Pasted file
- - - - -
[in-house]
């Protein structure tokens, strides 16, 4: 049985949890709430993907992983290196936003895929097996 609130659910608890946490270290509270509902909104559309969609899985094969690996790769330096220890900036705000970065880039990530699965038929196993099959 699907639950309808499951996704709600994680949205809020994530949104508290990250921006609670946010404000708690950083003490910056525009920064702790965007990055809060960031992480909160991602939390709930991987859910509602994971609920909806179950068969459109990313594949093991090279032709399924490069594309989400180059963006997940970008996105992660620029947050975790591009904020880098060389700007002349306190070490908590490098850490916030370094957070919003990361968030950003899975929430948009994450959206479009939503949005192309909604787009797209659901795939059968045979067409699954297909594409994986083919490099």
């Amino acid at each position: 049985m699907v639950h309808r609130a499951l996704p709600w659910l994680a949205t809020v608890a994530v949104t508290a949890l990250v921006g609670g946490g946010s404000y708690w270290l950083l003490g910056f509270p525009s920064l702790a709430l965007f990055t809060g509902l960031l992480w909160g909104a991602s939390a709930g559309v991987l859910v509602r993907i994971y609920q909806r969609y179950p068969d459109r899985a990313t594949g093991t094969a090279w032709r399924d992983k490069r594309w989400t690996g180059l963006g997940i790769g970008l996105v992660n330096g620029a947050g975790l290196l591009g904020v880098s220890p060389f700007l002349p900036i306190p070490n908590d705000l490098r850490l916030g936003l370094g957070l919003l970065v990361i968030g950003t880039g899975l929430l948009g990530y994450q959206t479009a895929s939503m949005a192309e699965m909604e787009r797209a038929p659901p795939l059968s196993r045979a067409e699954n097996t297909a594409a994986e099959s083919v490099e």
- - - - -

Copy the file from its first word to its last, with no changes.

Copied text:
[in-house]
């Protein structure tokens, strides 16, 4: 049985949890709430993907992983290196936003895929097996 609130659910608890946490270290509270509902909104559309969609899985094969690996790769330096220890900036705000970065880039990530699965038929196993099959 699907639950309808499951996704709600994680949205809020994530949104508290990250921006609670946010404000708690950083003490910056525009920064702790965007990055809060960031992480909160991602939390709930991987859910509602994971609920909806179950068969459109990313594949093991090279032709399924490069594309989400180059963006997940970008996105992660620029947050975790591009904020880098060389700007002349306190070490908590490098850490916030370094957070919003990361968030950003899975929430948009994450959206479009939503949005192309909604787009797209659901795939059968045979067409699954297909594409994986083919490099």
């Amino acid at each position: 049985m699907v639950h309808r609130a499951l996704p709600w659910l994680a949205t809020v608890a994530v949104t508290a949890l990250v921006g609670g946490g946010s404000y708690w270290l950083l003490g910056f509270p525009s920064l702790a709430l965007f990055t809060g509902l960031l992480w909160g909104a991602s939390a709930g559309v991987l859910v509602r993907i994971y609920q909806r969609y179950p068969d459109r899985a990313t594949g093991t094969a090279w032709r399924d992983k490069r594309w989400t690996g180059l963006g997940i790769g970008l996105v992660n330096g620029a947050g975790l290196l591009g904020v880098s220890p060389f700007l002349p900036i306190p070490n908590d705000l490098r850490l916030g936003l370094g957070l919003l970065v990361i968030g950003t880039g899975l929430l948009g990530y994450q959206t479009a895929s939503m949005a192309e699965m909604e787009r797209a038929p659901p795939l059968s196993r045979a067409e699954n097996t297909a594409a994986e099959s083919v490099e």